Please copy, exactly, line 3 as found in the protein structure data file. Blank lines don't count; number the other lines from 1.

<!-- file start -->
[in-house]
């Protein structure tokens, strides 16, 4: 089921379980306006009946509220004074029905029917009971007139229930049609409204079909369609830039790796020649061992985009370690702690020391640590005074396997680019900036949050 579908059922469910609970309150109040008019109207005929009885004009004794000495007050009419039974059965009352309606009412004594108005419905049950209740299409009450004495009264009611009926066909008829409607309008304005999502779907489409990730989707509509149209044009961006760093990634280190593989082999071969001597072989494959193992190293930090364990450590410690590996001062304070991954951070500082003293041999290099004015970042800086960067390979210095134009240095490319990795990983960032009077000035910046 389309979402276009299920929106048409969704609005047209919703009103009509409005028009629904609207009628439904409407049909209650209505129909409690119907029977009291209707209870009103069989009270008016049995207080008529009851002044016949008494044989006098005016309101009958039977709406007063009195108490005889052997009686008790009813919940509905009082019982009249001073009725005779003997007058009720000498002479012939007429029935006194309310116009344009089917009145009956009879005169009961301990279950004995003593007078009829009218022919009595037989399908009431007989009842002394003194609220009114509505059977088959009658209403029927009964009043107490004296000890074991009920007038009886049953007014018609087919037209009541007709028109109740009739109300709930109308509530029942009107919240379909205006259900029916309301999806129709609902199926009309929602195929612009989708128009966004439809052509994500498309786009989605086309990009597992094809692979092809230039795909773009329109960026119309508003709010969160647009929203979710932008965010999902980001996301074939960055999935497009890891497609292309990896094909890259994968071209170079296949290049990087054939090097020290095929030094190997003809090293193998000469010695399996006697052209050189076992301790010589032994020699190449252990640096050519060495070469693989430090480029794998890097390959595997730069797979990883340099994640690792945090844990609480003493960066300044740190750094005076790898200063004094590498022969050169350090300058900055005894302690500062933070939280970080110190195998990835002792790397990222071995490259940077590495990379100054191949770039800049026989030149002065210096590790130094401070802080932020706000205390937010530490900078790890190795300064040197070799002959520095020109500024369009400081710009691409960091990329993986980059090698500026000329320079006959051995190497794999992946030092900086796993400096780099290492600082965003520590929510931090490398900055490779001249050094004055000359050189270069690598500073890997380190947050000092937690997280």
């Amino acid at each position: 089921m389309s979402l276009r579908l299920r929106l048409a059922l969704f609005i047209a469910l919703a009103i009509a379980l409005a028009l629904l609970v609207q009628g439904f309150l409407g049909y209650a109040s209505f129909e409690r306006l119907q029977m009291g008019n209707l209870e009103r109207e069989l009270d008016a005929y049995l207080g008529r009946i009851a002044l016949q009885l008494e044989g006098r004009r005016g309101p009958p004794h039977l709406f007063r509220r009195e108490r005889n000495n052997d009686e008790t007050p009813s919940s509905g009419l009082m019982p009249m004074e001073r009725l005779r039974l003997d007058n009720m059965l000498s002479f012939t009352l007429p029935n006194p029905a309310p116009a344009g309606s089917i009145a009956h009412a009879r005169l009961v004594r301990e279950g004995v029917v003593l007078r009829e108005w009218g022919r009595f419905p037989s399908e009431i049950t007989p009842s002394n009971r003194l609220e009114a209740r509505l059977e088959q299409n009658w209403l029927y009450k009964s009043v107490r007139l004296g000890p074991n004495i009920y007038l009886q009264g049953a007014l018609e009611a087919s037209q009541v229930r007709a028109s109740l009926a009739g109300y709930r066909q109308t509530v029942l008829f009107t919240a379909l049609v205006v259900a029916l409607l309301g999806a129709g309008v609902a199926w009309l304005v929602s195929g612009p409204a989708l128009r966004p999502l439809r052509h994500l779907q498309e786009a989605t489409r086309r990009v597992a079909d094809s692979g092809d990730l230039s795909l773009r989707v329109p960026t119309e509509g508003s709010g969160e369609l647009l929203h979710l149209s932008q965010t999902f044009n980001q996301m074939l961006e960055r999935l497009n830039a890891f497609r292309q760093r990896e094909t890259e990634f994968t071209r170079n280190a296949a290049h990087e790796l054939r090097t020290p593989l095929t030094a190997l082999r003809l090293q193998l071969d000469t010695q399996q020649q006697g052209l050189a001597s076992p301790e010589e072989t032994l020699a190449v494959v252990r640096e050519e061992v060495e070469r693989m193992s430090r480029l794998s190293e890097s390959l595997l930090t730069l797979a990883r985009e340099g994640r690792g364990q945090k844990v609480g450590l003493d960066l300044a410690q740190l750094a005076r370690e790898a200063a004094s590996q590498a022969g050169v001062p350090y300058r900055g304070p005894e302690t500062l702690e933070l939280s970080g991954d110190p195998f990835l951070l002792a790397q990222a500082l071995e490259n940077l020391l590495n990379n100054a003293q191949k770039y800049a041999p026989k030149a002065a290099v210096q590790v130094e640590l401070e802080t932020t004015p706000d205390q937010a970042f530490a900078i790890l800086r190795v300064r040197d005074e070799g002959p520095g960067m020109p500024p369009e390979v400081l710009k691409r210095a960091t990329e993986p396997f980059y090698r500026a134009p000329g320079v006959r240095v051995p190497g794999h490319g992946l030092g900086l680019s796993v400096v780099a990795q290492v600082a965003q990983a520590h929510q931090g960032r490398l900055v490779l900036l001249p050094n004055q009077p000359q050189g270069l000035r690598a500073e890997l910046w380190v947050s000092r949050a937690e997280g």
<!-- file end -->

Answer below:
């Amino acid at each position: 089921m389309s979402l276009r579908l299920r929106l048409a059922l969704f609005i047209a469910l919703a009103i009509a379980l409005a028009l629904l609970v609207q009628g439904f309150l409407g049909y209650a109040s209505f129909e409690r306006l119907q029977m009291g008019n209707l209870e009103r109207e069989l009270d008016a005929y049995l207080g008529r009946i009851a002044l016949q009885l008494e044989g006098r004009r005016g309101p009958p004794h039977l709406f007063r509220r009195e108490r005889n000495n052997d009686e008790t007050p009813s919940s509905g009419l009082m019982p009249m004074e001073r009725l005779r039974l003997d007058n009720m059965l000498s002479f012939t009352l007429p029935n006194p029905a309310p116009a344009g309606s089917i009145a009956h009412a009879r005169l009961v004594r301990e279950g004995v029917v003593l007078r009829e108005w009218g022919r009595f419905p037989s399908e009431i049950t007989p009842s002394n009971r003194l609220e009114a209740r509505l059977e088959q299409n009658w209403l029927y009450k009964s009043v107490r007139l004296g000890p074991n004495i009920y007038l009886q009264g049953a007014l018609e009611a087919s037209q009541v229930r007709a028109s109740l009926a009739g109300y709930r066909q109308t509530v029942l008829f009107t919240a379909l049609v205006v259900a029916l409607l309301g999806a129709g309008v609902a199926w009309l304005v929602s195929g612009p409204a989708l128009r966004p999502l439809r052509h994500l779907q498309e786009a989605t489409r086309r990009v597992a079909d094809s692979g092809d990730l230039s795909l773009r989707v329109p960026t119309e509509g508003s709010g969160e369609l647009l929203h979710l149209s932008q965010t999902f044009n980001q996301m074939l961006e960055r999935l497009n830039a890891f497609r292309q760093r990896e094909t890259e990634f994968t071209r170079n280190a296949a290049h990087e790796l054939r090097t020290p593989l095929t030094a190997l082999r003809l090293q193998l071969d000469t010695q399996q020649q006697g052209l050189a001597s076992p301790e010589e072989t032994l020699a190449v494959v252990r640096e050519e061992v060495e070469r693989m193992s430090r480029l794998s190293e890097s390959l595997l930090t730069l797979a990883r985009e340099g994640r690792g364990q945090k844990v609480g450590l003493d960066l300044a410690q740190l750094a005076r370690e790898a200063a004094s590996q590498a022969g050169v001062p350090y300058r900055g304070p005894e302690t500062l702690e933070l939280s970080g991954d110190p195998f990835l951070l002792a790397q990222a500082l071995e490259n940077l020391l590495n990379n100054a003293q191949k770039y800049a041999p026989k030149a002065a290099v210096q590790v130094e640590l401070e802080t932020t004015p706000d205390q937010a970042f530490a900078i790890l800086r190795v300064r040197d005074e070799g002959p520095g960067m020109p500024p369009e390979v400081l710009k691409r210095a960091t990329e993986p396997f980059y090698r500026a134009p000329g320079v006959r240095v051995p190497g794999h490319g992946l030092g900086l680019s796993v400096v780099a990795q290492v600082a965003q990983a520590h929510q931090g960032r490398l900055v490779l900036l001249p050094n004055q009077p000359q050189g270069l000035r690598a500073e890997l910046w380190v947050s000092r949050a937690e997280g």